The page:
- Title: EU Commission, Germany, France hope for a deal on Greece on Monday
- Date: 22nd May 2017
- Summary: BRUSSELS, BELGIUM (RECENT) (REUTERS) EXTERIOR OF EU COUNCIL BUILDING EU FLAGS OUTSIDE EU COUNCIL BUILDING
- Embargoed: 5th June 2017 15:18
- Keywords: Council Commission Deal Greece EU Review finance European Union debt relief euro zone
- Location: BRUSSELS, BELGIUM
- City: BRUSSELS, BELGIUM
- Country: Belgium
- Topics: European Union,Government/Politics
- Reuters ID: LVA0016HX8QBR
- Aspect Ratio: 16:9
- Story Text: European Economic and Financial Affairs Commissioner Pierre Moscovici, German Finance Minister Wolfgang Schaeuble and French Economy Minister Bruno Le Maire said on Monday (May 22) they hoped a deal regarding greece's debts could be taken before the end of the day.
Finance ministers of the 19-country euro zone were meeting in Brussels on Greece to determine whether to grant Greece debt relief.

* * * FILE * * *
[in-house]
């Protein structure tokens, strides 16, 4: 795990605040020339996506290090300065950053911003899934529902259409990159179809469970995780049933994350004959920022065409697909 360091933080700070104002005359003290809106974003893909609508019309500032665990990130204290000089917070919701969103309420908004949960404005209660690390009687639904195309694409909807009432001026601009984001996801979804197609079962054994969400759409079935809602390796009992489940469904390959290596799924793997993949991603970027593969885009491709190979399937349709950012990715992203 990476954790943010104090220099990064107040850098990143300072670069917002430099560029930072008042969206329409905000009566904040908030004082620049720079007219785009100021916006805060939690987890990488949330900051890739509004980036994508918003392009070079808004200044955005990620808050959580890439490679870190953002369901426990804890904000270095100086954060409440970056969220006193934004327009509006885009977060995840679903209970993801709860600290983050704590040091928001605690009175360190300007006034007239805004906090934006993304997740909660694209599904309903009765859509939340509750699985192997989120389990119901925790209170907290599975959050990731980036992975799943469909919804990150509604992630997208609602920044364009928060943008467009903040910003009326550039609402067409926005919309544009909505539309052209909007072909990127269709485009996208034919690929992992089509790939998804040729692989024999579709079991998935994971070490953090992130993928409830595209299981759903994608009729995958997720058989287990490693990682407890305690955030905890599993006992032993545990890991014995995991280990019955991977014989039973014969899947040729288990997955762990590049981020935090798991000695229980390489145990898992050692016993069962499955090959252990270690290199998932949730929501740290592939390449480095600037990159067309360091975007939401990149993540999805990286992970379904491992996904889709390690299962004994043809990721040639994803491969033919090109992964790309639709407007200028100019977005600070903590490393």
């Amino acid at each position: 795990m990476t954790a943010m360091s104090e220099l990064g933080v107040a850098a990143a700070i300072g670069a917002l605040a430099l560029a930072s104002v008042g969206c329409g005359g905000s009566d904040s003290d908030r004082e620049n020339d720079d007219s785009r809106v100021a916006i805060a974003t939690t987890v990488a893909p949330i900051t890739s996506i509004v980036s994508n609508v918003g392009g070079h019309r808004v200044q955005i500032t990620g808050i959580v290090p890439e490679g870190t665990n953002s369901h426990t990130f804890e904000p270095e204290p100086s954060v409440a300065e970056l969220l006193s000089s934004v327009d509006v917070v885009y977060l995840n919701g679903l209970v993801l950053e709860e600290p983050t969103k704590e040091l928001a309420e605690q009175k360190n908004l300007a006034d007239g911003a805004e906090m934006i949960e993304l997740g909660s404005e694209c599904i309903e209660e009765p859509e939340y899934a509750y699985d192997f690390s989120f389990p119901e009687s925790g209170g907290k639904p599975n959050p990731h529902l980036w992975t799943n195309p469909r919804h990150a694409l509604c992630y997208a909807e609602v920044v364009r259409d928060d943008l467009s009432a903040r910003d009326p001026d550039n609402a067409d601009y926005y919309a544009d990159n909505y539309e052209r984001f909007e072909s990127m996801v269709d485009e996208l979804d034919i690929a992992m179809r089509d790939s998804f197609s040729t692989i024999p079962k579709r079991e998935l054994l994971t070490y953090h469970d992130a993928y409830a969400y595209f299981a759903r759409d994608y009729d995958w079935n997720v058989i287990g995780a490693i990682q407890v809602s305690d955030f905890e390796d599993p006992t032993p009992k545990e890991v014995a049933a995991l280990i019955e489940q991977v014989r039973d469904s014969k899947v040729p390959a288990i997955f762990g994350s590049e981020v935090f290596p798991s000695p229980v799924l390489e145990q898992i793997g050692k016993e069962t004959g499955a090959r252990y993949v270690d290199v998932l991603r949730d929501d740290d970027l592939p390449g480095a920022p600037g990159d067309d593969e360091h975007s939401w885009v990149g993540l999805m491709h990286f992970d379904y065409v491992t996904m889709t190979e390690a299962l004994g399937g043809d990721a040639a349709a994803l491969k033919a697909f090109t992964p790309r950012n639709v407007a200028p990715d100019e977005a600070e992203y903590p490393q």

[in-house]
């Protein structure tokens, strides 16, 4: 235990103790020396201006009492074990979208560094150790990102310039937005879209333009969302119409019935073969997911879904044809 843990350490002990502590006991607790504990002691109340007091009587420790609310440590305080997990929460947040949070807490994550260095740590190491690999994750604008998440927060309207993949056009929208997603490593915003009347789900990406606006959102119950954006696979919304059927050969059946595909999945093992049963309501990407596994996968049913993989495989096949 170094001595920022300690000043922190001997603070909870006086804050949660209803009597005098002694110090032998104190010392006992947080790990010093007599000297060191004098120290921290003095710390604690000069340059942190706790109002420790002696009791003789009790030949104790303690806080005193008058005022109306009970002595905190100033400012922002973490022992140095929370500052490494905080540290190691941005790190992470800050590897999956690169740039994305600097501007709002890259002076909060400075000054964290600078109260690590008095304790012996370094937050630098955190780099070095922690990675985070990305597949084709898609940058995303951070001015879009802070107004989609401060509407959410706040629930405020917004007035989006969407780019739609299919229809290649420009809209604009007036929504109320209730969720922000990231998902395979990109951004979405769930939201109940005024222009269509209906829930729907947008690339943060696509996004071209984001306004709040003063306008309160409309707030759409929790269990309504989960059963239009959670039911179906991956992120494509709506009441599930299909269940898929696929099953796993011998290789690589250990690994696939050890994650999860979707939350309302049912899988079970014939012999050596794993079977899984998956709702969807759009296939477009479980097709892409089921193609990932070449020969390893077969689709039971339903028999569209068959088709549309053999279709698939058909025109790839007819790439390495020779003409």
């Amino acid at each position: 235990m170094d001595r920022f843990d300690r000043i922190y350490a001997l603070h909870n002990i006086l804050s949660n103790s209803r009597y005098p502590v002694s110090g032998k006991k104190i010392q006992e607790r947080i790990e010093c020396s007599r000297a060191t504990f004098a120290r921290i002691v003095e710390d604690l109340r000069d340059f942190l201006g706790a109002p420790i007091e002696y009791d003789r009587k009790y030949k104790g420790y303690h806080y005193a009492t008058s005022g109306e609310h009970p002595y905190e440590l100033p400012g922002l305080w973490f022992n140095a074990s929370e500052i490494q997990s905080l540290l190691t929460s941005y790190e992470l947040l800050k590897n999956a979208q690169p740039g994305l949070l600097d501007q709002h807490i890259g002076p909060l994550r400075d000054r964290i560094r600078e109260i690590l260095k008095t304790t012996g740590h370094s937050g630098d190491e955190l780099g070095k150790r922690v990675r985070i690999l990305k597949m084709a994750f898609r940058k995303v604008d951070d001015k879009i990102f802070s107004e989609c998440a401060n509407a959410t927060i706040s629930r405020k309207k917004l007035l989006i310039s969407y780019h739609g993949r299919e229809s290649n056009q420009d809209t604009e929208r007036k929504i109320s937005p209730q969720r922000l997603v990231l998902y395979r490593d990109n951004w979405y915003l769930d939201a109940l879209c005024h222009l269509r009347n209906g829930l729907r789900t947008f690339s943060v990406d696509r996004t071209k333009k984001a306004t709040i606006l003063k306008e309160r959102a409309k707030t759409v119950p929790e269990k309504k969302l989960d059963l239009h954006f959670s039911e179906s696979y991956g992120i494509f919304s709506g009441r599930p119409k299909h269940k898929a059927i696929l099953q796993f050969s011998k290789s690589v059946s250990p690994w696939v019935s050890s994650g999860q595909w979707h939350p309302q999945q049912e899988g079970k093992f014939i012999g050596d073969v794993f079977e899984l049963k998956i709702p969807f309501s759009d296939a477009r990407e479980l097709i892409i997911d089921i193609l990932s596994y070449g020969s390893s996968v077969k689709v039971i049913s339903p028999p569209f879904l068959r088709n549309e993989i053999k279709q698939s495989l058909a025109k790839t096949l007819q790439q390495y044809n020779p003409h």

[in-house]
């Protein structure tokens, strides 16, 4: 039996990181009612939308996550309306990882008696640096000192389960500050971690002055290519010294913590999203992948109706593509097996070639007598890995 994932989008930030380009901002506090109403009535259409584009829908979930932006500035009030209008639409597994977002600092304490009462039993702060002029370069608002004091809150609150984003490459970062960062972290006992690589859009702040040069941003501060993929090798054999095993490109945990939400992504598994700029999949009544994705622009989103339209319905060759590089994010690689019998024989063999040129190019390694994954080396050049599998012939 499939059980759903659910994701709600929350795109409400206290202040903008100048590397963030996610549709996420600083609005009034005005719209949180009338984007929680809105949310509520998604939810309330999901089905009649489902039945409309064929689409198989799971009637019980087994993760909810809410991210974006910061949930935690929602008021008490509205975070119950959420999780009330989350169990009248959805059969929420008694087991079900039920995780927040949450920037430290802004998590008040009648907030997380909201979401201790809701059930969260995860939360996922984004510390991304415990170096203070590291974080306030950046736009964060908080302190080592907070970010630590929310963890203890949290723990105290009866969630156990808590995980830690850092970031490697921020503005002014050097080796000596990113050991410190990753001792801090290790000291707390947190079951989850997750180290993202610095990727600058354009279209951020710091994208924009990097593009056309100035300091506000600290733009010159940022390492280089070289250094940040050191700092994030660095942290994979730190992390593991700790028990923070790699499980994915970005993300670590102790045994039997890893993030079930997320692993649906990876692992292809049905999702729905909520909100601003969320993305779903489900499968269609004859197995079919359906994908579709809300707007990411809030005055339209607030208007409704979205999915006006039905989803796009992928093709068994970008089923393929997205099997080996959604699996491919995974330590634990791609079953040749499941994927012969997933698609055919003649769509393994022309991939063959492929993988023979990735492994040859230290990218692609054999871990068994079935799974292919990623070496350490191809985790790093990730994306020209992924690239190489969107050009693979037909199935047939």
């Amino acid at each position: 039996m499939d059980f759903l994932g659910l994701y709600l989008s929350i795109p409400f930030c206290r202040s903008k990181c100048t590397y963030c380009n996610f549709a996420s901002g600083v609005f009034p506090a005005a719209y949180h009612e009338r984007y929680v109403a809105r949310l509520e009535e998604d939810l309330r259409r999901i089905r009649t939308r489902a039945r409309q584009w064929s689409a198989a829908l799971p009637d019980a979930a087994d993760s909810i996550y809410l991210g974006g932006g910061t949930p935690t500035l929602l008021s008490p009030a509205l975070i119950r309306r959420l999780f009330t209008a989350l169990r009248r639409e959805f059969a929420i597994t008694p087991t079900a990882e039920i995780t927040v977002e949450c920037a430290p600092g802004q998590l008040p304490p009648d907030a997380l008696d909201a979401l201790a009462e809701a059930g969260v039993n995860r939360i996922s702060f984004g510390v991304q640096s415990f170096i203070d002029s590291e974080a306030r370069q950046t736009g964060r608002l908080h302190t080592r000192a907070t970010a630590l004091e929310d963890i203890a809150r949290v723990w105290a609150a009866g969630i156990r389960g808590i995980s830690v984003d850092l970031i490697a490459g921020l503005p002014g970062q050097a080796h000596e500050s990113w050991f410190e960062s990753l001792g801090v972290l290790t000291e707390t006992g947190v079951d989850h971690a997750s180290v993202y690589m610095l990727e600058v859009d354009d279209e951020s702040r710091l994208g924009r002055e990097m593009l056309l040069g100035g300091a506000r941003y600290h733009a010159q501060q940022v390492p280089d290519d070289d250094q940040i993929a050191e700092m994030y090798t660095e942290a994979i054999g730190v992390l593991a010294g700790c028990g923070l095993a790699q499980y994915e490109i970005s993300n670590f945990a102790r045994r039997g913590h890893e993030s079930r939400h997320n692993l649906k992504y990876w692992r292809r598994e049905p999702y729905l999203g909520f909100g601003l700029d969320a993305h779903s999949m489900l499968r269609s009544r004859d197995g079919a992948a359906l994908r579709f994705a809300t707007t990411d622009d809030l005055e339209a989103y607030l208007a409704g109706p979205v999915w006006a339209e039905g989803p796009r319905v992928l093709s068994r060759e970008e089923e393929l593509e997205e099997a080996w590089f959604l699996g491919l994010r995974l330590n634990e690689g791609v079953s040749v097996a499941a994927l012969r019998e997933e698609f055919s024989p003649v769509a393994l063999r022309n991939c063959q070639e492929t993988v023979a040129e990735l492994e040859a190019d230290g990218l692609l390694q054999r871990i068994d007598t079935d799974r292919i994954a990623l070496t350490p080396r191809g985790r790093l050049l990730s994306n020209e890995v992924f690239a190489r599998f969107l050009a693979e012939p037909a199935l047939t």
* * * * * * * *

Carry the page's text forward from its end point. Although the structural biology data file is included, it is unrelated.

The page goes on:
Moscovici told reporters before the meeting that a reach was in reach, while Schaeuble said he hoped for a political agreement that would allow euro zone governments to pay out the next tranche of loans to Greece, but warned that the finalisation of an agreement on Greece would have to wait for a compliance report on whether the country has implemented all the agreed reforms, which euro zone officials said was positive.
Le Maire echoed the words of Moscovici, saying he hoped ministers would reach an agreement.
Eurogroup chairman Jeroen Dijsselbloem said he was looking forward to the participation of the International Monetary Fund (IMF), which euro zone ministers want to join the Greek bailout.
The IMF has asked for more details on how far debt relief could go and what it would look like before it joins the programme.
Meanwhile, Belgian finance minister Johan Van Overtveldt called for caution on granting Greece debt relief, wary of setting a precedent and noting that the country was already benefiting from very low interest rates thanks to the cheap bailout loans.
Without the deal, no new loans can be disbursed to Athens, even though the bailout is now handled only by euro zone governments, and Greece needs new credit to repay some 7.3 billion euros worth of maturing loans in July.
Without the loans, Athens is likely to default - a bad start for a country that wants to return to market financing next year when its latest bailout, the third since 2010, ends in mid-2018.
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